In the new season, it's 1914 and he's celebrating the store's fifth anniversary. But Rose is gone and he's a little sad about that. So what can we expect? What kind of trouble does Harry get into?
We pick up with Harry five years on and when you last saw him the wife had kind of had enough and she grabbed the kids and took off. He's in this big mansion alone and achieving what he set out to do professionally, but feeling like "What is it all about if you don't have your wife and kids to share it with?" So he's taken down a few notches, but the showman isn't beaten out of him. And that's one of the brilliant things about doing a series is you get to continue to explore a character. If this was a movie you only have a couple hours to try to figure this out. But that's what's great: We get to keep showing different layers of the world and his journey. And it's a true ensemble as well. And the other characters I'm just fascinated by. There isn't a weak link amongst them.
Knowing Harry's history, you're going to have the chance to do so many different things because he had so many ups and downs.
Yeah, he did. It's all laid out there. He was a guy who lived a full, beautiful, tragic life and we're going to explore all of it.
You said that playing Harry and Ari was a lot different. Do you find that they are similar in some ways?
Well, I feel that they're both leaders in their own ways—in completely different ways. And I think anyone who feels that they're really the same isn't taking a good look at them. You can tell. You're already into the second season. They're both American men. Harry, without a doubt, is a real pioneer. And I think Ari probably thinks of himself as one.
But to be honest with you. I really left Ari Gold behind, 1000 percent left him behind and moved on and embraced working in London and all that came along with it and this incredible new character and new life. So when the movie came around it was unexpected for me and you climb back into it, but to me it only accentuates the differences of them by playing them. Because I'm telling you, the feeling after playing Ari is so different that it's shocking to me.
They both make mistakes or have vices. Harry gambles, they both womanize a little bit. But it seems like Harry actually feels bad about it.
Well yeah, no one's a devil in their own story. He desperately wants to do the right thing and loves his wife and his kids more than anything. They mean everything to him, and yet he lives so much in the light during his professional life that his shadow comes out when he's not there. He's a risk junkie. That's why he went and created this department store and reinvented shopping in another country at the turn-of-the-century. No one did that. He's a total groundbreaking guy. Yeah, he's a deep-feeling man. He's not a sociopath. Neither one of these guys are sociopaths, they're just both tragically flawed.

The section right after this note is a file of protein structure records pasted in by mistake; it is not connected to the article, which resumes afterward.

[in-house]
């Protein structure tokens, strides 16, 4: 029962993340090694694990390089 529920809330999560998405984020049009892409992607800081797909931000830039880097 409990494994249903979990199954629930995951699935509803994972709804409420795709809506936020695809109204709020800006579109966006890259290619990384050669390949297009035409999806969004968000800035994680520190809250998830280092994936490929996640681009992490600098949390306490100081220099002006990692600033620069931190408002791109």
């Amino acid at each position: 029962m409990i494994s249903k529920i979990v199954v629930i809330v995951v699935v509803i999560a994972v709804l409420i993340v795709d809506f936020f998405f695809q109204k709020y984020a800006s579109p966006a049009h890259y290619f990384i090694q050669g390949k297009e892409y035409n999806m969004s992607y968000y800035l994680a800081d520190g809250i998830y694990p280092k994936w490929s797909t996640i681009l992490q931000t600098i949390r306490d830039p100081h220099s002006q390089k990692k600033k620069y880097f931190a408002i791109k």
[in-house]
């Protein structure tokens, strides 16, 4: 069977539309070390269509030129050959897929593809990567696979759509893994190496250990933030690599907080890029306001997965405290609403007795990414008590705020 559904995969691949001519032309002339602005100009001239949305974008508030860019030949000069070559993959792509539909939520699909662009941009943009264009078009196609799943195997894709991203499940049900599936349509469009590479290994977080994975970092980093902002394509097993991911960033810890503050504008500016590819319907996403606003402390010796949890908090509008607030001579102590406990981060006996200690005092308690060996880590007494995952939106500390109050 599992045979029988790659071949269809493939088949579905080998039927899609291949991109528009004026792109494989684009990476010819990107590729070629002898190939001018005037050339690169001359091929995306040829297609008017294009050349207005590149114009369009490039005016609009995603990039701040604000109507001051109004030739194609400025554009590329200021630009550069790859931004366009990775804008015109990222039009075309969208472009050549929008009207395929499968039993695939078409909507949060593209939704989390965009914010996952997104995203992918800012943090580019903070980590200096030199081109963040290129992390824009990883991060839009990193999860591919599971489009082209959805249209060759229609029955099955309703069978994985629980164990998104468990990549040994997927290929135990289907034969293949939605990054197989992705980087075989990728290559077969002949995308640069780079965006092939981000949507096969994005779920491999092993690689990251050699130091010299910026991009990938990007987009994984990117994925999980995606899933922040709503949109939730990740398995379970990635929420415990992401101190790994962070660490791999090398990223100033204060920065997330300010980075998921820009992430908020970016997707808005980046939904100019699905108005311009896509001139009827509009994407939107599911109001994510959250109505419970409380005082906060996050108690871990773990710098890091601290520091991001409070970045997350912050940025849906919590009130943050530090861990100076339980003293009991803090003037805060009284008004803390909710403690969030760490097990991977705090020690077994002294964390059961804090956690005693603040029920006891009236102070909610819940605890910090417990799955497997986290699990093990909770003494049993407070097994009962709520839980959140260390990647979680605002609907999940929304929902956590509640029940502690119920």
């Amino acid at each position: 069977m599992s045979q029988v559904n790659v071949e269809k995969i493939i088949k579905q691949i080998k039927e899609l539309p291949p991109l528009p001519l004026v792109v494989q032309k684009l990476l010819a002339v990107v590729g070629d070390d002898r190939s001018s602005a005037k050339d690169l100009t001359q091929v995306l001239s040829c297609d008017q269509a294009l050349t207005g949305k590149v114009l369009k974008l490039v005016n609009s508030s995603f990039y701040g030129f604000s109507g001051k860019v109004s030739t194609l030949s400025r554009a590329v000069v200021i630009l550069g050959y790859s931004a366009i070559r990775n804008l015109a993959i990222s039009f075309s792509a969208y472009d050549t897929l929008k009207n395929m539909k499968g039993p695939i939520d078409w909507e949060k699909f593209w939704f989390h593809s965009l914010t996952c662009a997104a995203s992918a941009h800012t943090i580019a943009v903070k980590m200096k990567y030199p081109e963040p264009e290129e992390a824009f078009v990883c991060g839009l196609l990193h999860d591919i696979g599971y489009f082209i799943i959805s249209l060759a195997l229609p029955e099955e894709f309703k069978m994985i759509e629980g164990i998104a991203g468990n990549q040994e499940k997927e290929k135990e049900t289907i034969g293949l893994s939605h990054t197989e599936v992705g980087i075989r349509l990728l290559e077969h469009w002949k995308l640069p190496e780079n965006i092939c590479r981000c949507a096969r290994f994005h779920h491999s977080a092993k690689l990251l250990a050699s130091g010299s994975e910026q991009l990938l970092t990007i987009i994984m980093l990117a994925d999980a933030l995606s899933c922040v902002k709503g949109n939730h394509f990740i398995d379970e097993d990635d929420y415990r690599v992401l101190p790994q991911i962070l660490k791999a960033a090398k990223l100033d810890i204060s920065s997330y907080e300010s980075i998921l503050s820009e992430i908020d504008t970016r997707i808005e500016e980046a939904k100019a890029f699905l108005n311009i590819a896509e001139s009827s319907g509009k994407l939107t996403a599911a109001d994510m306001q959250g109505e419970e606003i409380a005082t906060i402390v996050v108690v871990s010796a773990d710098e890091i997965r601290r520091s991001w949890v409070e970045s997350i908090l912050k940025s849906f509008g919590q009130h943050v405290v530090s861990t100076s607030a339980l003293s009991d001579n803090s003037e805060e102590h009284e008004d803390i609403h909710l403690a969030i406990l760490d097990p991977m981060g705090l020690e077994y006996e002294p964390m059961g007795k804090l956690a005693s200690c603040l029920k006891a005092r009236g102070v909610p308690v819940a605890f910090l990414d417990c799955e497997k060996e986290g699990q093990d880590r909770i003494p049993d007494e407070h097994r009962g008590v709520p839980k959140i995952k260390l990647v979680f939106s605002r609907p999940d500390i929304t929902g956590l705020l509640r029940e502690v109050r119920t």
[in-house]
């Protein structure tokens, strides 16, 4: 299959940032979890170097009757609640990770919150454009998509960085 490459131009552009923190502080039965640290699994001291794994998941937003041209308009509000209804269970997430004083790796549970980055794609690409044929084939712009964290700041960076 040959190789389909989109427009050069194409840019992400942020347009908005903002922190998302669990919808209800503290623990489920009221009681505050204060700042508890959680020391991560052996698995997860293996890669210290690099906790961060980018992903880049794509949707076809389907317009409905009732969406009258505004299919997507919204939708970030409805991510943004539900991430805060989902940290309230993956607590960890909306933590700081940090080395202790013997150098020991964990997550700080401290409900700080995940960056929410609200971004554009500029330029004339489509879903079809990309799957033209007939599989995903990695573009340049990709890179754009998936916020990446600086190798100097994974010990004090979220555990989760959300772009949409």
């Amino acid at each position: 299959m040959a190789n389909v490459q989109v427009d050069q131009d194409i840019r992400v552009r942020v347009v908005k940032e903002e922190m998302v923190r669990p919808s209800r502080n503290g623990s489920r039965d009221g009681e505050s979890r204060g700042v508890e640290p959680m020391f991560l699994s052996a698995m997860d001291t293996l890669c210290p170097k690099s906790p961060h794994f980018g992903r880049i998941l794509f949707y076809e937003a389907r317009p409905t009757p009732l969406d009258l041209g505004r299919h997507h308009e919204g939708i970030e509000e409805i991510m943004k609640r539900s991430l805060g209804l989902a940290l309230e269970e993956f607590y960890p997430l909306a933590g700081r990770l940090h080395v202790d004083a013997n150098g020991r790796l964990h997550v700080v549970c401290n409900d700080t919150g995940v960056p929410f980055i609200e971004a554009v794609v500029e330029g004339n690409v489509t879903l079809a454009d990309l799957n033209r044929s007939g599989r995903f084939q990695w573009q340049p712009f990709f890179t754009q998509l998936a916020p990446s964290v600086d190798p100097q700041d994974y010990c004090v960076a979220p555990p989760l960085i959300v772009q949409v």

About "Entourage," are you happy with it?
Well, I'm still filming it, so I am currently very happy with it, yeah. It's going really well. I mean we're all an accumulation of our experiences. And hopefully we're all getting better and evolving and that's all we can hope for. So I feel like I have a more to contribute to Ari Gold. I don't have a lot of rust on me right now because I don't take any downtime. So I guess it's maybe like an athlete that's continues to keep the muscles going.
Do you feel like you always sort of take your Chicago and Evanston experiences with you everywhere you go?
I think I do. I mean you are who you are and you're definitely a product of your environment. So no one can change that. I definitely think that I will always be a Chicago guy.
I wanted to tell you that one time in the '90s you were jogging near Navy Pier and we practically bumped into each other. And I said, "Jeremy Piven! How's it going?" And you were like, "Fine, hey."
That's one of the great things about Chicago. I think people are very comfortable socially because we're always running into each other and there's something very healthy about that, I think. There's such an appreciation of whenever the weather's even nice enough to go outside because everyone's dealt with the brutal winter for so long and then man, there's nothing better than a spring or a summer day in Chicago. I was lucky enough to live down on Ohio and Lake Shore, so that's why you saw me there. I used to just run along the lake or jump on my bike. Chicago is the most beautiful city. Now we just have to pray for Derrick Rose's rehab and we'll be set. That's all we need.
That might not be all we need. I think the Bears need help.
Yeah, the Bears—that's really a whole other story.